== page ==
Refurbishment Spending By Landlords Boosts Standards
The proportion of ‘non-decent’ homes in the PRS has fallen from 44% to 24.5% during last decade as the sector becomes more professional and undertakes refurbishment spending by landlords, according to a new report from InterBay Commercial
Refurbishment spending by landlords has seen the quality of accommodation in the private rented sector (PRS) drastically improve in the last decade, as the sector has expanded and professionalised.
The proportion of homes in the PRS in England deemed non-decent by the ONS has fallen for ten consecutive years, decreasing to 24.5% from 44% in 2008, and closing in on the level seen among owner occupied stock (18.7%). In spite of the sector growing by 45% over the period, adding 1.5m homes, the number of non-decent homes has fallen in absolute terms too; down by 275,000. While there is clearly more work to do, the improvement is significant and sustained. As a result, the latest English Housing Survey shows that the vast majority (84%) of private renters were satisfied with their current accommodation.
Commitment to refurbishment spending by landlords to improve properties has been a key factor in this improvement. A survey of more than 700 property investors, conducted for InterBay by research house Savanta, shows 70% of landlords who recently undertook a refurbishment did so to improve the property, be it its presentation or the quality of the accommodation for tenants. Meanwhile, 45% of landlords cited increasing a property’s capital or yield as their reasons to refurbish.
InterBay’s analysis shows that landlords typically spend £12,000 per refurbishment. This varies considerably on the type of refurbishment. Typical spending per heavy refurbishment (substantial works such as conversion, extensions and often requiring planning permission) on average stood at £40,000, compared to just £7,000 on a light refurbishment (typically including modernisation or redecoration).
Many landlords take a “little and often” approach to refurbishments, seeking to ensure they maintain rental income and the quality of the property, while a minority seek more significant and costly works to add value or convert a property. Indeed, just 18% of those who had recently refurbished a property had undertaken a heavy refurbishment, and of these, nearly two-thirds undertook the works to add value to the property. Overall, 28% of landlords spent less than £5,000 on their last refurbishment, and 43% spent less than £10,000. At the other end of the scale, just 13% spent more than £100,000.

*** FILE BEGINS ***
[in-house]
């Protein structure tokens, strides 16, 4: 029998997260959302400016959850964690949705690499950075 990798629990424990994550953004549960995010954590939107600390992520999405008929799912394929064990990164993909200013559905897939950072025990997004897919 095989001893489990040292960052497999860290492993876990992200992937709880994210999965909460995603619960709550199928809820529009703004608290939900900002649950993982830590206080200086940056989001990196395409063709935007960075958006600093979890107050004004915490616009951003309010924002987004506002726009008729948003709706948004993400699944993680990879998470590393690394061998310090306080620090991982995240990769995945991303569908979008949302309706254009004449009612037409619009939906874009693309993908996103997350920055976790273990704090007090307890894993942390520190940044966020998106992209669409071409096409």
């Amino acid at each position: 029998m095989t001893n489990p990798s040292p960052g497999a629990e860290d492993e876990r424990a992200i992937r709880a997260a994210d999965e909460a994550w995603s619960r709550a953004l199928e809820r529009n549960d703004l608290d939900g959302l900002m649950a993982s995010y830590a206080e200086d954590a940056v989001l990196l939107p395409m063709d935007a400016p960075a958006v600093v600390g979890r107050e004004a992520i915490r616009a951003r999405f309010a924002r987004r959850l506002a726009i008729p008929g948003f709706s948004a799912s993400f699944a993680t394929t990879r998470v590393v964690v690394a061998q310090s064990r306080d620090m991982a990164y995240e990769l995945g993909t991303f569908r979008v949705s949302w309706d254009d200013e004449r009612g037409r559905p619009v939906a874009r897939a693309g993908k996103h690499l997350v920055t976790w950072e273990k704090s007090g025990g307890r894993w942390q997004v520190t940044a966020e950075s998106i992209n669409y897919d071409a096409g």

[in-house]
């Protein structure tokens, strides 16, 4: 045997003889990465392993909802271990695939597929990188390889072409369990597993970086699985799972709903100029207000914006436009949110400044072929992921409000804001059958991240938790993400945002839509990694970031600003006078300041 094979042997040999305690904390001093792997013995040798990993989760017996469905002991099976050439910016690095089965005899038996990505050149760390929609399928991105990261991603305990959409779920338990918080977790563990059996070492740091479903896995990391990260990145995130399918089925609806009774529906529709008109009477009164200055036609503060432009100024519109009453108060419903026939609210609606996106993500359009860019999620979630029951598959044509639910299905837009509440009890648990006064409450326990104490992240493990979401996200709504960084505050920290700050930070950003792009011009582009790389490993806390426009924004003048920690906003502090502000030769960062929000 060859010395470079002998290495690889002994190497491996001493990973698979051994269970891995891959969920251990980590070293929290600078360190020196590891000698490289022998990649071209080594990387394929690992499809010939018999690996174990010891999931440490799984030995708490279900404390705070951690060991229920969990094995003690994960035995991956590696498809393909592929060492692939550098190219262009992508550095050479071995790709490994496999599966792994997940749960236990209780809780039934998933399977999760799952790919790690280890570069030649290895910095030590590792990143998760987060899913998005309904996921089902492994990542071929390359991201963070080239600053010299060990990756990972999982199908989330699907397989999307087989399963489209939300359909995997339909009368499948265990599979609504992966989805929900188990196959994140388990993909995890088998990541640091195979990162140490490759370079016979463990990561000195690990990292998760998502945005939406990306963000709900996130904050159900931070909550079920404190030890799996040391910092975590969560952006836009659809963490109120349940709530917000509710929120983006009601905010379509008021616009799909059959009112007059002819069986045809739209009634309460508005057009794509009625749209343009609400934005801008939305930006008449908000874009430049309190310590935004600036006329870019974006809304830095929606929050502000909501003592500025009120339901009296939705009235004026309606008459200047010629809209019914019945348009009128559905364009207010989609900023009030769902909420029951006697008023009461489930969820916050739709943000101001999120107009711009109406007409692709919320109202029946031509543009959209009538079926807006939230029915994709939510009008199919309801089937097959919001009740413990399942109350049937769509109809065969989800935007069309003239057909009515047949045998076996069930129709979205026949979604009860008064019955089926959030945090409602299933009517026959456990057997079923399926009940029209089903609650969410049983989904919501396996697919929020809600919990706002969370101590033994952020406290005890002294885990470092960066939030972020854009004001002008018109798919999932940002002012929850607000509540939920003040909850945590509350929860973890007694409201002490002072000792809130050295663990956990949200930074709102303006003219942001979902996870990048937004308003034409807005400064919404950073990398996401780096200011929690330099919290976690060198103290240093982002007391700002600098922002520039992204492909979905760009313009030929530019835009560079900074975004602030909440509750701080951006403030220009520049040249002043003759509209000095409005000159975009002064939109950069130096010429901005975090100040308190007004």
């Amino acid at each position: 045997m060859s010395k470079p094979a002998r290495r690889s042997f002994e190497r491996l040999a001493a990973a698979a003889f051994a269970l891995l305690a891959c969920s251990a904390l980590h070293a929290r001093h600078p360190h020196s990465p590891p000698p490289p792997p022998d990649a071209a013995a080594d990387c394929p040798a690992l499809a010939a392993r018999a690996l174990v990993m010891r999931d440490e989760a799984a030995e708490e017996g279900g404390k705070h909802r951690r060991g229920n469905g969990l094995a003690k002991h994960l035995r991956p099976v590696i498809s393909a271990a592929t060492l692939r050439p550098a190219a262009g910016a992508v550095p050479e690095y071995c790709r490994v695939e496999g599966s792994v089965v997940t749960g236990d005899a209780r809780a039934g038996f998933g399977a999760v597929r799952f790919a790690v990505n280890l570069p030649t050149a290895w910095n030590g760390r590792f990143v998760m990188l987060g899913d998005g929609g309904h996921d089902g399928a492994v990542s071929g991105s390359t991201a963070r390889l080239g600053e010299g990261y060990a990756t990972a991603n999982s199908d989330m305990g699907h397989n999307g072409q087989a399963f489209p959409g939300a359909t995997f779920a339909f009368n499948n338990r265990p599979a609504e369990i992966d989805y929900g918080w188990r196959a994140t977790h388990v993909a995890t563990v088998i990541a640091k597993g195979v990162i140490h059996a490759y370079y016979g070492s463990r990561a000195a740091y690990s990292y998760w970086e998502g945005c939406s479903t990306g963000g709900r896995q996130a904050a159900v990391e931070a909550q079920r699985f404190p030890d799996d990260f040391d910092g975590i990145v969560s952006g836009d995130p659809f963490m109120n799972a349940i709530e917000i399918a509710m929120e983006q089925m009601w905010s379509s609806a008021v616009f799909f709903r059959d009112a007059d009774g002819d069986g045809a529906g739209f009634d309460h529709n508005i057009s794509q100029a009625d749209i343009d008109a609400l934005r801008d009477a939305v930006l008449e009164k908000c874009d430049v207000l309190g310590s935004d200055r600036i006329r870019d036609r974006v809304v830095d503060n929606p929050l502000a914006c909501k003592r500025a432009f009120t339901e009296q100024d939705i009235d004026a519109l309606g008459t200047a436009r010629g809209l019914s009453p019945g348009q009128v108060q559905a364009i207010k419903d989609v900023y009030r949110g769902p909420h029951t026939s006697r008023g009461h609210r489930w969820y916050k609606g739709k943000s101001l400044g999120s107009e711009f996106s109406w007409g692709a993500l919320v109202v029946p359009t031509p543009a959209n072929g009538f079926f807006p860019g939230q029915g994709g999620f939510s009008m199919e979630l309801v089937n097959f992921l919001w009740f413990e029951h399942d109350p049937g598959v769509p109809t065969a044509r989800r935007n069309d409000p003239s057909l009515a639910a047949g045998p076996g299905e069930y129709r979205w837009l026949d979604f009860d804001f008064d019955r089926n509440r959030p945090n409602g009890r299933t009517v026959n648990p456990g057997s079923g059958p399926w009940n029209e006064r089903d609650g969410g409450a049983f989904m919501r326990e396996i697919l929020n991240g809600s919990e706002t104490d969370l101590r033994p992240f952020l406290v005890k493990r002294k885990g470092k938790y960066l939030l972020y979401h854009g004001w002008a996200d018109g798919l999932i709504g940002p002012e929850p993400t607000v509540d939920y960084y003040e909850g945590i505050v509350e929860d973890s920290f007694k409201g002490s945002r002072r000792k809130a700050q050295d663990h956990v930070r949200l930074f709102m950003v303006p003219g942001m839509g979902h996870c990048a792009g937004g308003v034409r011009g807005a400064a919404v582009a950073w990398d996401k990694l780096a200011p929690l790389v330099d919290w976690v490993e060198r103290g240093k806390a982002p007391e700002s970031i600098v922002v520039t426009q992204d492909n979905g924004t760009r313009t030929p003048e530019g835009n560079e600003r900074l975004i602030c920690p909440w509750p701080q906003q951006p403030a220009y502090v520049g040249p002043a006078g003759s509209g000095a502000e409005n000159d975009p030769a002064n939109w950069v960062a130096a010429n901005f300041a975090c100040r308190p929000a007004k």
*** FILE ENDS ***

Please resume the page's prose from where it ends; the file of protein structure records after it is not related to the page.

Unlocking value: the financial benefit of refurbishment
As well as ensuring a property is in a good enough condition to rent, refurbishment typically bolsters a rental property’s value and income potential. 74% of those who undertook a refurbishment said it enhanced the property’s value, and 82% saw monthly rents rise. The average rent for a refurbished property rose by £81 per month, up by 8%. Even after accounting for those who did not see the value of their property rise, the typical refurbishment added £13,000 to a house’s value, meaning landlords more than make their money back on the capital gains alone. For those that saw the value of their home rise, often those undertaking larger-scale development, the increase was substantial. These landlords estimated refurbishment boosted the value of their property by 9%, adding around £20,000.
The larger the renovation, the larger the average increase in value too. While a light refurbishment typically adds around £9,000 in value, compared to an outlay of £7,000, a heavy refurbishment, involving a £40,000 spend on average, adds £96,000 to a property’s value.
Darrell Walker, Head of Sales, InterBay Commercial commented: “It may be an easy target for political point-scoring, but the private rented sector has been a success story since the financial crisis, catering for a growing proportion of the population that either cannot or chooses not to purchase a home. As the PRS has grown, it has also professionalised. As it has done so, the standard of accommodation for tenants has improved drastically too.
Refurbishment has been central to this improvement. It is a win-win for tenants and landlords. Tenants see better quality accommodation, while landlords improve the rent they receive and maximise the value of the property. And with interest rates still bumping along the bottom, those borrowing to support refurbishment can access historically cheap funding to enable improvement works.
Nonetheless, continued investment in the sector is not a foregone conclusion, and it must be supported rather than undermined. Landlords have been buffeted by the headwinds of policy change since 2015, and costs have risen for investors. Should this rate of change continue, it will weigh on landlords’ decisions to spend more on their portfolios, and risks undermining a decade of progress.“